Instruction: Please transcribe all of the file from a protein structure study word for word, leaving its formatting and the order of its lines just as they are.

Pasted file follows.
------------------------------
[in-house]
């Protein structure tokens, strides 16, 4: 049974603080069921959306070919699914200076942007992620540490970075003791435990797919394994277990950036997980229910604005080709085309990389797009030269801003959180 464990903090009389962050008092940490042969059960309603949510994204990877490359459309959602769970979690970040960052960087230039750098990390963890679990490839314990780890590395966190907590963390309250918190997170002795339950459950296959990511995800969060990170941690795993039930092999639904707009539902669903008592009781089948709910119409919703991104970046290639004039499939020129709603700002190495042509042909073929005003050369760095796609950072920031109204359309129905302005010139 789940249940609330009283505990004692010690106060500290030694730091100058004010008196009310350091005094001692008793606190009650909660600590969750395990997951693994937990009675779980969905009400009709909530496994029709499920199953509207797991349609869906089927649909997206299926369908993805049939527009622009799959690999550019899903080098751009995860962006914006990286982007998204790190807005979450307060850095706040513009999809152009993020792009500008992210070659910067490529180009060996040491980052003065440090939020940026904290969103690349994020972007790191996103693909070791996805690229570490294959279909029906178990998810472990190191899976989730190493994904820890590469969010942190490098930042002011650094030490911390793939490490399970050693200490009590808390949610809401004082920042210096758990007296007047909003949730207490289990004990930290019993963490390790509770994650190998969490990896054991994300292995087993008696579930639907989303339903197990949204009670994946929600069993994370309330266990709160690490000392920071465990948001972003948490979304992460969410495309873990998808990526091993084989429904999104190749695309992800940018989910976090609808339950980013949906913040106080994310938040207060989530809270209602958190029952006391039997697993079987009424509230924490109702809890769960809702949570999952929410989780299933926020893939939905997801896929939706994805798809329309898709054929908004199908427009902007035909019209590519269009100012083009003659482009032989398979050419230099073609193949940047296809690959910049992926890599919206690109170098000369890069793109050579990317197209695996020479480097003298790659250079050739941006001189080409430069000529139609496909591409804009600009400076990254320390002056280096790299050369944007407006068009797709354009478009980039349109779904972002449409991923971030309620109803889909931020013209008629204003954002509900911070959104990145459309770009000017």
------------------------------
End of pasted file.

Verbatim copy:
[in-house]
């Protein structure tokens, strides 16, 4: 049974603080069921959306070919699914200076942007992620540490970075003791435990797919394994277990950036997980229910604005080709085309990389797009030269801003959180 464990903090009389962050008092940490042969059960309603949510994204990877490359459309959602769970979690970040960052960087230039750098990390963890679990490839314990780890590395966190907590963390309250918190997170002795339950459950296959990511995800969060990170941690795993039930092999639904707009539902669903008592009781089948709910119409919703991104970046290639004039499939020129709603700002190495042509042909073929005003050369760095796609950072920031109204359309129905302005010139 789940249940609330009283505990004692010690106060500290030694730091100058004010008196009310350091005094001692008793606190009650909660600590969750395990997951693994937990009675779980969905009400009709909530496994029709499920199953509207797991349609869906089927649909997206299926369908993805049939527009622009799959690999550019899903080098751009995860962006914006990286982007998204790190807005979450307060850095706040513009999809152009993020792009500008992210070659910067490529180009060996040491980052003065440090939020940026904290969103690349994020972007790191996103693909070791996805690229570490294959279909029906178990998810472990190191899976989730190493994904820890590469969010942190490098930042002011650094030490911390793939490490399970050693200490009590808390949610809401004082920042210096758990007296007047909003949730207490289990004990930290019993963490390790509770994650190998969490990896054991994300292995087993008696579930639907989303339903197990949204009670994946929600069993994370309330266990709160690490000392920071465990948001972003948490979304992460969410495309873990998808990526091993084989429904999104190749695309992800940018989910976090609808339950980013949906913040106080994310938040207060989530809270209602958190029952006391039997697993079987009424509230924490109702809890769960809702949570999952929410989780299933926020893939939905997801896929939706994805798809329309898709054929908004199908427009902007035909019209590519269009100012083009003659482009032989398979050419230099073609193949940047296809690959910049992926890599919206690109170098000369890069793109050579990317197209695996020479480097003298790659250079050739941006001189080409430069000529139609496909591409804009600009400076990254320390002056280096790299050369944007407006068009797709354009478009980039349109779904972002449409991923971030309620109803889909931020013209008629204003954002509900911070959104990145459309770009000017």